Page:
...An incredibly high expectation of what your toilet (and other bathroom appliances) should be able to do;
If I got hit on the head tomorrow and forgot everything I've learned in Japan, the first thing that would jog my memory would be a Japanese toilet. Or rather, the sentient beings that hide in our bathrooms and pass themselves off as our toilets. I SWEAR that they know too much. Toilets in Japan know you're coming. They warm (or cool) themselves according to the temperature in the room. Some make flushing sounds when you sit down to hide your more embarrassing bowl movement noises. They NEVER flush too quickly or too slowly. Some even produce amusing jingles while you're sitting down and leaving. Some actually talk. There is always toilet paper, and ALMOST always an extra back-up roll in case of emergencies.
I've been to bathrooms where I never touched a single surface. The washroom door has a motion sensor, as does the stall door. The toilet does a song and dance for you, and thanks you in Japanese for "depositing your waste." The soap and water are all motion sensored-- and the hand dryer can see you coming a mile away. This highly automated experience can leave you expecting more from the world of toilets. And can devastate you when you visit, say, Thailand, where they're idea of a toilet is a hole in the ground with a murky bucket of water next to it.
...Temporary loss of awareness that you might be saying a double entendre;
This point may only resonate with my fellow gaijin living here. As a foreigner, you come to expect that people don't understand what you're saying. Especially if you're talking at the normal speed (and with all the slang) of a native speaker. I have had many instances where I've been sitting in a coffee shop with a fellow foreigner having a fast-paced conversation...and I blurt out something that can only be described as a Tobias Funke. (See here and here and here if you don't know what I'm talking about). Most people back home would immediately point out the obvious awkward moment, but here it gets unnoticed. And so, I get sloppy. I'm probably going to get eaten alive by my fellow cunning linguists when I go home...
...Partial loss of basic grammar in your first language;
Dealing with people that usually don't understand you unless you carefully pace your words with well thought-out sentences leaves you a bit between a rock and a hard place. As an English teacher, you want to only express yourself in the Queen's English, to give your students the best English experience possible. But sometimes it's just better to cut to the chase. Pronouns go first. Then functional words, or the "in-betweenies", like 'a', 'to', 'in', and 'the'. ESPECIALLY if you're in a bar late at night and you don't give a sh*t. Then functional grammar goes out the window (which is an idiom that no one understands here by the way), and you're left trying to convey that "yes, you DO understand what he/she said, and yes, you'll have another beer."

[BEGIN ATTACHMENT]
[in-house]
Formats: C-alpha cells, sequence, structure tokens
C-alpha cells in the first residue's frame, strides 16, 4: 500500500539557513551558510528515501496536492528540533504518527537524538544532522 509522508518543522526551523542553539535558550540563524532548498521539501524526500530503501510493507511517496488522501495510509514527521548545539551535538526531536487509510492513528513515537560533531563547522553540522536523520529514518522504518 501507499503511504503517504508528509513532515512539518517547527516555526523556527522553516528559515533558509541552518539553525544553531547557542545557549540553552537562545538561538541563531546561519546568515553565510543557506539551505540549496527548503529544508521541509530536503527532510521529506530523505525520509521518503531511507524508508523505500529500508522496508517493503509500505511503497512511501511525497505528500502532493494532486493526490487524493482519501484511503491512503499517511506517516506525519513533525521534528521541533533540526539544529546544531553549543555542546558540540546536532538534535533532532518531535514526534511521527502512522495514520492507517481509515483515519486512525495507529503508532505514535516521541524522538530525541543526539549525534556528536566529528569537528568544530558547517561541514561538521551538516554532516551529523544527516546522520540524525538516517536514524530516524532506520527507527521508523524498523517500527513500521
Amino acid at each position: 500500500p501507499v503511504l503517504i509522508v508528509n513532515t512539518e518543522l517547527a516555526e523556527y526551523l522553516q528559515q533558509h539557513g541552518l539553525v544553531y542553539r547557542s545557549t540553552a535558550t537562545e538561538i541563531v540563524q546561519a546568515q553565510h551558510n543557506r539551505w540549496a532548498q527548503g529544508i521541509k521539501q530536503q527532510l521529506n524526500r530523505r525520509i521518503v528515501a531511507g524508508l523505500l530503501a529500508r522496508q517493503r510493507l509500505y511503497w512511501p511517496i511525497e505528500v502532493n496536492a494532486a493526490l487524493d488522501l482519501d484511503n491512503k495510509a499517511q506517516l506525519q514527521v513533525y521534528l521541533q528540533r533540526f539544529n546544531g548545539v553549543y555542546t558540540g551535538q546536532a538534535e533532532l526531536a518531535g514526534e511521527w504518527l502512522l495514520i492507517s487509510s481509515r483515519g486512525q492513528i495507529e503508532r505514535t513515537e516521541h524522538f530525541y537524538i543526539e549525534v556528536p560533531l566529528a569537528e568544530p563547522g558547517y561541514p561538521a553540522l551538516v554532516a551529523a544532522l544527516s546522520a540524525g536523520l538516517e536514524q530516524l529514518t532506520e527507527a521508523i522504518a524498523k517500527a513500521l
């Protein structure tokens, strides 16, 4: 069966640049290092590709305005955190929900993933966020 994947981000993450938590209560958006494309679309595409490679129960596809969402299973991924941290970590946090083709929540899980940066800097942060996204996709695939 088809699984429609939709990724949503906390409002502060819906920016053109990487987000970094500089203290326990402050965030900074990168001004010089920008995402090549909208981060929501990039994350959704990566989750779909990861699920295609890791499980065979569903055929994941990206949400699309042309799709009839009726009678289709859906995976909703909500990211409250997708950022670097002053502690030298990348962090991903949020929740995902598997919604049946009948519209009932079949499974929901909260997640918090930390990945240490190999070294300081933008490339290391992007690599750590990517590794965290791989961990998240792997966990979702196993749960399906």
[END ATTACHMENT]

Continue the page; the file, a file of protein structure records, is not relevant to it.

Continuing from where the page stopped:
The fact that the Japanese language doesn't usually use pronouns AT ALL totally doesn't help. Japanese people that kind of understand English actually tend to understand it better if you use it more in the style of Yoda (WHO ACTUALLY SPOKE GRAMMATICALLY CORRECTLY- IF YOU'RE JAPANESE). Nouns first, Verbs second. But I digress.
...Hypersensitivity to body language and vocal tones;
If you've ever been in the presence of a group of people that aren't speaking your language, you'll notice that you can still pick up on their body language and their tone of voice. And if they're talking about you, you might even get that tingling sensation around your ears.
Living in a country where you can't understand anyone at first, you develop a sixth sense for what people are talking about. It's actually a brilliant life lesson. It took a total culture shock experience for me to REALLY understand how people were feeling around me. The uncomfortable shift of the lady sitting next to you. The twitch of a smile at the edge of someones mouth as they tell you a story. I never really realized the true importance of these little gestures until I came to Japan. To say that I was completely unaware of them would be an overstatement. I was oblivious. Now I'd like to think that I've gained some understanding in this unspoken form of communication. And it's a lesson I'll never forget.
...Uncontrollable urges to cover your mouth when you laugh;
This is just a ridiculous habit I've picked up while living here. I kind of hate myself for doing it, because I think it implies a shyness that I don't actually possess. But I do it anyways. It's just how things are done here.
So there's Christmas lights, but no snow. There's Santa, but he's dressed in like Kolnel Sanders. And oh yes, they eat KFC AND CAKE for Christmas. So needless to say, I've been feeling mighty homesick for an actual Christmas. Despite what the other gaijin are saying;
I went to a beautiful park a week ago, and all the fall leaves were still on the trees. It's the first time in my life I've seen daffodils in December, so I'm going to post them. Mom, this is for you;
Lots of love, and goodnight :)